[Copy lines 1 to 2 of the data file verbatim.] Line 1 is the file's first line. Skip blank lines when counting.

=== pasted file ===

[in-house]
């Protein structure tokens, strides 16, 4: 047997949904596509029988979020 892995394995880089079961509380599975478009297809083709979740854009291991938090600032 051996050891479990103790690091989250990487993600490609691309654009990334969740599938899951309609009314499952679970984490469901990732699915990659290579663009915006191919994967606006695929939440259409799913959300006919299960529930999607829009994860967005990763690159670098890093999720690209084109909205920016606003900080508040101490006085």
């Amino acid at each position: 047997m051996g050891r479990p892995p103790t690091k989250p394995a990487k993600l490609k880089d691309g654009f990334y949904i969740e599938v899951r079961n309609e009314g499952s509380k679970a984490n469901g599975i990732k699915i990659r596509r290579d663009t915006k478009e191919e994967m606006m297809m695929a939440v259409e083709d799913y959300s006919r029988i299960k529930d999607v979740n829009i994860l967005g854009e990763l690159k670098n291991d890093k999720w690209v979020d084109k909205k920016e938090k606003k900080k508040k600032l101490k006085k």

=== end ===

[in-house]
């Protein structure tokens, strides 16, 4: 047997949904596509029988979020 892995394995880089079961509380599975478009297809083709979740854009291991938090600032 051996050891479990103790690091989250990487993600490609691309654009990334969740599938899951309609009314499952679970984490469901990732699915990659290579663009915006191919994967606006695929939440259409799913959300006919299960529930999607829009994860967005990763690159670098890093999720690209084109909205920016606003900080508040101490006085």